KEY POINTS

  • President Trump encouraged North Carolina voters to vote twice to test the validity of the system
  • North Carolina has 600,000 residents eligible for absentee voting
  • The Trump campaign is suing states that expanded access to mail-in voting

President Donald Trump encouraged the residents of North Carolina to test the integrity of the election system by casting their votes twice -- by mail and in-person —  an act that is considered voter fraud. 

"So let them send it in and let them go vote, and if their system's as good as they say it is, then obviously they won't be able to vote. If it isn't tabulated, they'll be able to vote,” Trump responded Wednesday when asked by reporters whether he had doubts about North Carolina’s mail-in balloting system.

The president has previously attempted to cast confusion and doubt about the security of mail-in voting during the coronavirus pandemic. According to The Hill, Trump said voting by mail gives Democrats an advantage, but experts said it is not a source of voter fraud. 

An analysis by the Washington Post estimated that at least 190 million Americans would be eligible for mail-in voting during the November elections. In North Carolina, nearly 600,000 voters could vote absentee. 

In an interview with CNN on Wednesday, Attorney General William Barr was asked about Trump’s comments. He referenced a 2005 bipartisan report on election reform that showed voting by mail carries a high risk of fraud and coercion. 

When asked why there have been no findings of widespread fraud, Barr said it is because there have been no instances of widespread use of mail-in ballots. He was not aware of the laws in North Carolina on voter fraud. It is illegal to vote more than once in the same election in every state. He also refused to respond to questions about the president’s comments.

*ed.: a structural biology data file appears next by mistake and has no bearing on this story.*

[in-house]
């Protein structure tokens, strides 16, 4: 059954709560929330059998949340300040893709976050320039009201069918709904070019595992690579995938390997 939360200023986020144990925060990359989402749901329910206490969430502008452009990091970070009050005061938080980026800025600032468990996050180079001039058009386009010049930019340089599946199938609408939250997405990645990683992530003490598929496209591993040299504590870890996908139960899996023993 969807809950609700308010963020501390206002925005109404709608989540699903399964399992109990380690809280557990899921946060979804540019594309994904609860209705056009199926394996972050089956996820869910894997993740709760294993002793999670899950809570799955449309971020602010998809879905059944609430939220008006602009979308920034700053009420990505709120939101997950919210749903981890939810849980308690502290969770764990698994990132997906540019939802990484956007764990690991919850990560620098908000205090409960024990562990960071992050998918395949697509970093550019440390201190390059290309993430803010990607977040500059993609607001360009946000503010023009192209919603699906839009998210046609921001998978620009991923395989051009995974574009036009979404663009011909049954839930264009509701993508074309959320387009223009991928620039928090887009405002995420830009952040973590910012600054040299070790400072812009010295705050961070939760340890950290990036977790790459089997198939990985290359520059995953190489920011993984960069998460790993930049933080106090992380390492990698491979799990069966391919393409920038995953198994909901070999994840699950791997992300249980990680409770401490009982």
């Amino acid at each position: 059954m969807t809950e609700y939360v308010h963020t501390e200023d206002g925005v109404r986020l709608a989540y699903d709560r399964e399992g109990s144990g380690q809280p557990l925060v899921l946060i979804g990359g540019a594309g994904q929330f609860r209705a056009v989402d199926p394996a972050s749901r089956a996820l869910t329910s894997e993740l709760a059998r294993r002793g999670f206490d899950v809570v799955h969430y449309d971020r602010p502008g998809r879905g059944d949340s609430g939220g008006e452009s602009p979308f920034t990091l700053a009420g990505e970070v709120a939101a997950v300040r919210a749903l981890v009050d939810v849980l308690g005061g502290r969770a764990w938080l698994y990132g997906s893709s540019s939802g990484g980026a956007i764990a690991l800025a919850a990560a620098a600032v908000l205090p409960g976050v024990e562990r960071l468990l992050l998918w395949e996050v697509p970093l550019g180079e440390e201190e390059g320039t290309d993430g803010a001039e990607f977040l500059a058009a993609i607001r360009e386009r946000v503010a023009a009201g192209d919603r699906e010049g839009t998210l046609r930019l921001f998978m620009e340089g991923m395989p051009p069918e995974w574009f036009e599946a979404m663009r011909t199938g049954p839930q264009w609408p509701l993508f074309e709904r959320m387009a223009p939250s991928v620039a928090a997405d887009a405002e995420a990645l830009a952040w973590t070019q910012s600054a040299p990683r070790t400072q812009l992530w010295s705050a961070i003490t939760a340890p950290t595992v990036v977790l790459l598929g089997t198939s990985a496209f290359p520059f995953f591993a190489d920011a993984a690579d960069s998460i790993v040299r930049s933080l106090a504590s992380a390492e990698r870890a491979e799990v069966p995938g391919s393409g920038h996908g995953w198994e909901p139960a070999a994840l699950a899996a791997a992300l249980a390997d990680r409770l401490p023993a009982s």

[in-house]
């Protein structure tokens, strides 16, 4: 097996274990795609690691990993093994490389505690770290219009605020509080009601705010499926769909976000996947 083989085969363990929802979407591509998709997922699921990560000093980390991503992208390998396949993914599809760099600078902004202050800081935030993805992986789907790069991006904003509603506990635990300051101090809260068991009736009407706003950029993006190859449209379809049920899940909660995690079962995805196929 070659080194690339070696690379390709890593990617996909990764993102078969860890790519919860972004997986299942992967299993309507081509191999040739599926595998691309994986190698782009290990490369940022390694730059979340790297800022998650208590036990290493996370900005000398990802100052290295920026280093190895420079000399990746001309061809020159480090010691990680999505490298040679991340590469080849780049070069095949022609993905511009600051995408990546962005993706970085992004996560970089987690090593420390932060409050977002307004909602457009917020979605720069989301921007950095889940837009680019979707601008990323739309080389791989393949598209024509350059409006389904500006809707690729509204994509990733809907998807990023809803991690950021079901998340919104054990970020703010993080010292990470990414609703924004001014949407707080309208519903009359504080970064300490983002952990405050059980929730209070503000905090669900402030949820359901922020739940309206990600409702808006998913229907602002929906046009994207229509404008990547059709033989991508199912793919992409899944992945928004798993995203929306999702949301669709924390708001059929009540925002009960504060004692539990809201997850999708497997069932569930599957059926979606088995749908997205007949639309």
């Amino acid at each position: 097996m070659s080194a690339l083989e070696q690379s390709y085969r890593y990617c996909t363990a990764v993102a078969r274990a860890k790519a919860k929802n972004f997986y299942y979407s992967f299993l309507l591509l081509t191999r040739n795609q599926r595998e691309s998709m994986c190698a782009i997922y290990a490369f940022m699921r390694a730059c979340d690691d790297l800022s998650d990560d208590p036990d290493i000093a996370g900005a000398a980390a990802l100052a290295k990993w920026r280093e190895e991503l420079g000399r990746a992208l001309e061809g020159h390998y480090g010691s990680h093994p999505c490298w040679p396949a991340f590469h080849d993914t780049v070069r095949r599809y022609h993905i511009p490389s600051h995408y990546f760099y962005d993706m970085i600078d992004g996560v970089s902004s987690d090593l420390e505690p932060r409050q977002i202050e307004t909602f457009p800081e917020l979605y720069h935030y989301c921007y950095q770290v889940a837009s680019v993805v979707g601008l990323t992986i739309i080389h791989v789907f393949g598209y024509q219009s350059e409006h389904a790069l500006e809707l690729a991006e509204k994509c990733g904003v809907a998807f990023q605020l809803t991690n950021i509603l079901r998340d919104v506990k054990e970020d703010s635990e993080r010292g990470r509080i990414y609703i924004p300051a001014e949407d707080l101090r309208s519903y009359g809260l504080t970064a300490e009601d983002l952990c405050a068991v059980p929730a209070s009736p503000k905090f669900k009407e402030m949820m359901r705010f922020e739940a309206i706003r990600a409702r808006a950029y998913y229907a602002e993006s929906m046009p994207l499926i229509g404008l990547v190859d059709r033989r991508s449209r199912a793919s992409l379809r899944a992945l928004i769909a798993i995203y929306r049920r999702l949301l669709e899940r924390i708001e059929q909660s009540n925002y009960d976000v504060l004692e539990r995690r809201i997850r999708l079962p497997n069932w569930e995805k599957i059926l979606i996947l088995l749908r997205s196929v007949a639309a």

The Trump campaign and the Republican National Committee have filed lawsuits against several states after they expanded access to mail-in voting due to the coronavirus pandemic. The lawsuit included states such as Nevada, New Jersey, and Montana. 

Donald Trump President Donald Trump is pictured. Photo: AFP / Nicholas Kamm

Trump leads in North Carolina while Democratic nominee Joe Biden still leads in most national polls, however, his advantage has decreased. A USA Today/Suffolk University poll published Wednesday found Biden had a seven-point lead nationally among likely voters. In June, he held an advantage of 12 points. 

A September Quinnipiac University poll showed Biden topping Trump by 10 points. In the July poll, Quinnipiac University found a 15-point margin. 

On Wednesday, Monmouth University published the results of a survey of Pennsylvania where it showed Biden’s lead whittling down to four percentage points from 13 in July.